• Spreadsheet. Spreadsheets are the digital versions of paper project managers. They’re editable and you can easily share them with your team. However, they offer limited automation and do little to support team collaboration.
  • Software. A project management software makes up for all the weaknesses of paper and spreadsheet project managers. These are easy to create, making project tracking, task assignment, automation, and team collaboration a breeze. To add, these are perfect for coordinating with a global team.

But remember: for successful project management, getting an overview of projects in your pipeline is only the first step. As you advance, create a full breakdown of a project including the individual tasks that’ll go into it, project financials, and the people working on it.

You should also be able to track the time that goes into each project to ensure you’re on budget. Tracking and analyzing project times also helps you understand how long it takes to complete certain types of projects — assisting you in delivering work within the promised time and setting prices better.

4. Keep a follow-up list to save things from falling through the cracks

Not all clients will be open to working with you right away. Perhaps the time isn’t right, or they may ask you to follow up in a couple of months.

Similarly, a client may need some time to deliberate on an add-on service you offered with their ongoing project.

In all such instances, a follow-up list comes in handy. As Matt Graves, Project Manager and owner of the PM blog Construction Yeti, explains:

“A follow-up list is key to helping remind you when you need to make sure no team member drops the ball.”

 Graves notes while it’s common to keep a to-do list, a follow-up list helps keep senior project managers on top of their project goals. 

5. Build and refine your processes

No matter how powerful a project management software you use, it won’t help with managing projects if your work processes are faulty.

 “A bad process with the right tool will not lead to success, nor will access to great leaders and half-baked ideas being filtered into a PM who doesn’t know the team and how to leverage it,” says one Startup and FAANG Project Manager.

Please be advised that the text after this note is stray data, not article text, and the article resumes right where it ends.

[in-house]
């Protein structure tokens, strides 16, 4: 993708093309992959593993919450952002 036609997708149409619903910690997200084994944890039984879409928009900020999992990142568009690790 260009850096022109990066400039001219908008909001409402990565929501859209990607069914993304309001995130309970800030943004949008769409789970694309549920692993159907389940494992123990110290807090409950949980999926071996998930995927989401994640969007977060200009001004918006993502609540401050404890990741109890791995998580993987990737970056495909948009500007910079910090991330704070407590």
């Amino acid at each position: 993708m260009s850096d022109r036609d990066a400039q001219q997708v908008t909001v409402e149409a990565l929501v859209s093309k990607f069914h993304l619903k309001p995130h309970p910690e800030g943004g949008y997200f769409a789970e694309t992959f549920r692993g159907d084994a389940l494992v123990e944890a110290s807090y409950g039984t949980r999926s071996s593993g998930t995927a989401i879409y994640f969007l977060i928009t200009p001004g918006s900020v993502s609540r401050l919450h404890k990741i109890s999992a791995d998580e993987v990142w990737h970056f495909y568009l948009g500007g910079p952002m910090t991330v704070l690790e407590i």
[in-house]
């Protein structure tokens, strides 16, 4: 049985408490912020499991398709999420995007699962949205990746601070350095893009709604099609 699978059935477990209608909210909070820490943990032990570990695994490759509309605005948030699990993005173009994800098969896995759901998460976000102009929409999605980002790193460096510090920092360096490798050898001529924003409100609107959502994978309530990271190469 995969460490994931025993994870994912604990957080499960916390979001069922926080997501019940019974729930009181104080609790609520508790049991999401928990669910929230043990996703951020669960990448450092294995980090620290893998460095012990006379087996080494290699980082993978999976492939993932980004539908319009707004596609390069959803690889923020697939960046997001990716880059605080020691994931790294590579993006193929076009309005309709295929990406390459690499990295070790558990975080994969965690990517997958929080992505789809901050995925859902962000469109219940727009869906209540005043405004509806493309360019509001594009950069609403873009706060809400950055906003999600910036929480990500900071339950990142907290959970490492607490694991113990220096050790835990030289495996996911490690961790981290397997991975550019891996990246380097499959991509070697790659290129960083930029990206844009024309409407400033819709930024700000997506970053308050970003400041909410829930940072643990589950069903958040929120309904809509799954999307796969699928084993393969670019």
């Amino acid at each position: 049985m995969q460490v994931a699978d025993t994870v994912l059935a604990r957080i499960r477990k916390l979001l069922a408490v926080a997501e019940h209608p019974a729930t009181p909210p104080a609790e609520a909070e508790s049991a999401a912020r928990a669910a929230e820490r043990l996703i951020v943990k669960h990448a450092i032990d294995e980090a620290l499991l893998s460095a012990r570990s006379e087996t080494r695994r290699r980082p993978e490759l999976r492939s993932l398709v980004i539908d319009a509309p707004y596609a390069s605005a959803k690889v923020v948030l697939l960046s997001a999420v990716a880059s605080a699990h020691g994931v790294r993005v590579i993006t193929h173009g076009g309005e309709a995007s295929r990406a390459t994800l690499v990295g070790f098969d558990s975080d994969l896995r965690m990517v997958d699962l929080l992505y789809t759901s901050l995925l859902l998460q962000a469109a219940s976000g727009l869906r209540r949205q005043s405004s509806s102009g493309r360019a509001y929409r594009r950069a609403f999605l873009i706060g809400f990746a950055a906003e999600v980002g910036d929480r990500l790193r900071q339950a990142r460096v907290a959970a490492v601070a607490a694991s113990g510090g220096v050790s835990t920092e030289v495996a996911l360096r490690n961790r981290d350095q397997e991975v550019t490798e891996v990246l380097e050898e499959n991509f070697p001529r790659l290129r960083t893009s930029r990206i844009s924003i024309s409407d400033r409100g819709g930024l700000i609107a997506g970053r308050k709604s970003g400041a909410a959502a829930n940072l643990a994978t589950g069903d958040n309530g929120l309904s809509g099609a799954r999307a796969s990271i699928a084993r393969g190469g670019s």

So what helps?

“Deep relationships across the organization, combined with well-defined but adaptable processes, are the lifeblood of any effective project and program manager”.

In fact, clearly defined processes help throughout the project plan — from initiation to completion.

But here’s the thing: clear processes are rarely ever born in the first try. Instead, rounds of iteration help you reach working processes that support efficient project management.

So whether you’re creating a human resource planning process or a process to prevent revenue leakage, be patient. 3-6 months after you create an initial process, gather feedback from your team to learn how well the process is working for them. Refine the process based on the feedback you get.

6. Use a resource management tool

Managing the people working on your projects is just as important as managing projects right. Without it, you’d likely struggle with delivering quality work by the set project schedule.

Besides, effective resource management is essential to employee engagement. This, in turn, pays dividends. In fact, a Harvard Business Review survey reveals that 56% of the respondents say their company reaps positive ROI by pursuing employee engagement.

Jim Stewart, Project Management Consultant at JP Stewart Consulting, echoes the same. Stewart recalls an experience of being called in to help a corporation that was running at least eight projects, with several more in the pipeline.

The situation? “Their main projects were overdue (some significantly) and team members were complaining that they were overutilized (meaning more than 100% utilization) and overallocated (meaning too many projects or conflicting assignments),” Stewart shares.

And the one that helped Stewart steer this client clear of the mess? A resource management tool. 

“By implementing a new resource management tool, we were able to establish demonstrably that their entire IT team was never utilized anywhere near 50% on average. In fact, some of the teams were at 22% utilization,” explains Stewart, “The only people who were 100% utilized were project managers. And the few people who were highly utilized or overallocated were fairly easy to resolve with adjustments by the PMs.”